Some ultramarathons are simply greater distances to cover. Some are 50km, some are 100km, some are 50 miles, and others are 100 miles. One hundred miles. That’s a footrace from Philadelphia to New York City. There are over 70,000 people who participate in sanctioned ultramarathons each year. That’s 70,000 people who are probably in much better shape than I. 70,000 people who probably don’t get winded when they have to walk up the stairs into the kitchen for another beer.

To each of you, I offer my congratulations.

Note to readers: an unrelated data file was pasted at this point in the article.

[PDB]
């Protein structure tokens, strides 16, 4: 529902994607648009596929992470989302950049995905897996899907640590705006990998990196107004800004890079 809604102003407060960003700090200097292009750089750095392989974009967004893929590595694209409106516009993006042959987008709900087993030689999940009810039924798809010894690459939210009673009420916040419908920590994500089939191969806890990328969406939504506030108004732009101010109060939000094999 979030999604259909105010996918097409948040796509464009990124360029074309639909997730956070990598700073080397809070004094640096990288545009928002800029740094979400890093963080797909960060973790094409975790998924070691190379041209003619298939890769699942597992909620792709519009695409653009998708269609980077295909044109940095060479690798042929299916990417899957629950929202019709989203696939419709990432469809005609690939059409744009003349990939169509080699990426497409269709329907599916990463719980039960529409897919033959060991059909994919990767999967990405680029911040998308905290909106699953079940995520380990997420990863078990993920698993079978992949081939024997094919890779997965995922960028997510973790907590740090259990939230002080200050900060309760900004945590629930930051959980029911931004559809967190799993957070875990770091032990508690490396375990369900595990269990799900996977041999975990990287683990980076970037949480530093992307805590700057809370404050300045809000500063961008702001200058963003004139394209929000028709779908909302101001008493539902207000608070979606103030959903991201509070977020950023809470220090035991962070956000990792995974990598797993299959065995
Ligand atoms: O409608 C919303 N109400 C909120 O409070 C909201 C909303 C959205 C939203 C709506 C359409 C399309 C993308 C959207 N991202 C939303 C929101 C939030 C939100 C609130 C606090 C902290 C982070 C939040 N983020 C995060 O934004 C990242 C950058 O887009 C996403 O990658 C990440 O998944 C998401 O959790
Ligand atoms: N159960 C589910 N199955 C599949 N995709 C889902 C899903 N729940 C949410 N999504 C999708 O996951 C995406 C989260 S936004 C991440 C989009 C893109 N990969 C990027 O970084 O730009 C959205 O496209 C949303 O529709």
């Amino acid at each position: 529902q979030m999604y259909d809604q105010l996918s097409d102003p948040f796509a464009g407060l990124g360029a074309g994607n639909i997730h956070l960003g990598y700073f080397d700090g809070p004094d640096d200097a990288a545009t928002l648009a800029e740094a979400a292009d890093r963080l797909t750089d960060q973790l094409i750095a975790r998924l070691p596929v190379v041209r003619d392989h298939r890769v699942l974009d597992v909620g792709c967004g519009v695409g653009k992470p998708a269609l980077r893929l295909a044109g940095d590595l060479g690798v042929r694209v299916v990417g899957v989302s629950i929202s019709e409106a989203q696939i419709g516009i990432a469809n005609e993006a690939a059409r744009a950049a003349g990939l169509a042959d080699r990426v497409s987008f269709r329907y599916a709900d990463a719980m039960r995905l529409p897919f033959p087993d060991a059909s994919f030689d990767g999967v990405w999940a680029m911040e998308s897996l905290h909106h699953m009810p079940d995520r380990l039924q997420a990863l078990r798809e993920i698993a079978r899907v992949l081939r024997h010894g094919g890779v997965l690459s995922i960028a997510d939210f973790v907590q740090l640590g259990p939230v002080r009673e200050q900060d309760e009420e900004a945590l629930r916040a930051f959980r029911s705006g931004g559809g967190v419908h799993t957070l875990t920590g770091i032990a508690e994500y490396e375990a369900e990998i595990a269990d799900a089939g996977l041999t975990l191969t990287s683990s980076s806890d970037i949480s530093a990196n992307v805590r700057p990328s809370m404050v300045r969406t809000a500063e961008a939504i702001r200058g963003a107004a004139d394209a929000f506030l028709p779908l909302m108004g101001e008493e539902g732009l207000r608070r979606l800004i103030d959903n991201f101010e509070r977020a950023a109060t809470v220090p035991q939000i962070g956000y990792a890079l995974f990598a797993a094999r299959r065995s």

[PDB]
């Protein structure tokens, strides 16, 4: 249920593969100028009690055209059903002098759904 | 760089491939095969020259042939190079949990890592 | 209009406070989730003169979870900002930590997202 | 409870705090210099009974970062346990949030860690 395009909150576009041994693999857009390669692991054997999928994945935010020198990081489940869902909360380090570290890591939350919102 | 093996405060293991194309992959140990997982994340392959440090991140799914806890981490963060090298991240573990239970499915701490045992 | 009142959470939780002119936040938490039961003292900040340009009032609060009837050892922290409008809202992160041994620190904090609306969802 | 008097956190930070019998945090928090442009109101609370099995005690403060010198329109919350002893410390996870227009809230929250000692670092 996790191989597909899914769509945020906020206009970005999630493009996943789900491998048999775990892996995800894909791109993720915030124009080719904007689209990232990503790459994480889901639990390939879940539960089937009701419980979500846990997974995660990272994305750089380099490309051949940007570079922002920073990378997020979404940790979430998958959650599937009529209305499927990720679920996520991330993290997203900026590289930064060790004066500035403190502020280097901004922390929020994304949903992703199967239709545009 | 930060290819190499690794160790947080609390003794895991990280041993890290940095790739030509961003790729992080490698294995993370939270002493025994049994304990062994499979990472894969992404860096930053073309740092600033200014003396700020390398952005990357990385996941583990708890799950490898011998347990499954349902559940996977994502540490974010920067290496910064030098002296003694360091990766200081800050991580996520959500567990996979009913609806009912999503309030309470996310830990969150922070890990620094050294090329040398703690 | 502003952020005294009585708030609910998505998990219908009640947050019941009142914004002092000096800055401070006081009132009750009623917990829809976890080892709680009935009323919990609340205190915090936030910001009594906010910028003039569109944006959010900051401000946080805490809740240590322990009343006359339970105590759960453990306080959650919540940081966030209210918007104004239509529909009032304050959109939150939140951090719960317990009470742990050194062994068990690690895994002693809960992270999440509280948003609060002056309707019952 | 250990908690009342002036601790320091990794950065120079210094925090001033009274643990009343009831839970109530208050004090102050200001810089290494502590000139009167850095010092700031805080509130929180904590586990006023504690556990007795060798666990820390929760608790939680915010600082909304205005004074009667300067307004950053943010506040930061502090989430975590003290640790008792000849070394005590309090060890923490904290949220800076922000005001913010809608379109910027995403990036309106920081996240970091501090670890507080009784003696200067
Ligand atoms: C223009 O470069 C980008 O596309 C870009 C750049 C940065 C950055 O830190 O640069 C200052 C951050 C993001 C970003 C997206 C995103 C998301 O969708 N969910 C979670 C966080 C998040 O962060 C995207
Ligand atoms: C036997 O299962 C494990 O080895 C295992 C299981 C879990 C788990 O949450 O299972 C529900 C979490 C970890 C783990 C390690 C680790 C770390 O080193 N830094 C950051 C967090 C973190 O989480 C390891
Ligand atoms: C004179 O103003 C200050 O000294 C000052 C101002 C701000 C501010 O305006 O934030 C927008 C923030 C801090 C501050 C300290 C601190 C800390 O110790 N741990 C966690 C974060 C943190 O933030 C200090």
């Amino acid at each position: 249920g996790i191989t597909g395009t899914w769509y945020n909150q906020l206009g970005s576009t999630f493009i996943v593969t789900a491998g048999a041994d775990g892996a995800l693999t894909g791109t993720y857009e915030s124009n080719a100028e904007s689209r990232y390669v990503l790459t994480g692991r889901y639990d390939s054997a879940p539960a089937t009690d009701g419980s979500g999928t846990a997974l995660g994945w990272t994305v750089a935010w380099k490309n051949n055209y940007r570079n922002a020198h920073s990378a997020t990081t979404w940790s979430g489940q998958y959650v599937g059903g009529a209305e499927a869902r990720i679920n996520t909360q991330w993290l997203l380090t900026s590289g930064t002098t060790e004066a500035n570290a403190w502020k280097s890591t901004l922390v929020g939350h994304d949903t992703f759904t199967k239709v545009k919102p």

Europe claims to be the birthplace of the ultramarathon. Here in North America, there are literally hundreds – and I mean literally literally, not that blasphemous use of the word ‘literally’ when you really mean ‘figuratively’ – of ultramarathons each year. And because America is America, they hold claim to what appears to be the longest footrace held in the world, the Self-Transcendence 3100 Mile Race.

No, that’s not a frantic typo, caused by my body rejecting the very idea of such a feat. The Self-Transcendence is a multi-day race. Some ultramarathons of this variety simply lay out a set time-frame (usually 6 or 10 days), and runners see how far they can run in that time, usually around a track at a fixed location. The Self-Transcendence 3100 has a set distance, but it takes days to pull it off.

This doesn’t happen in an IAAF-approved stadium. This is the track: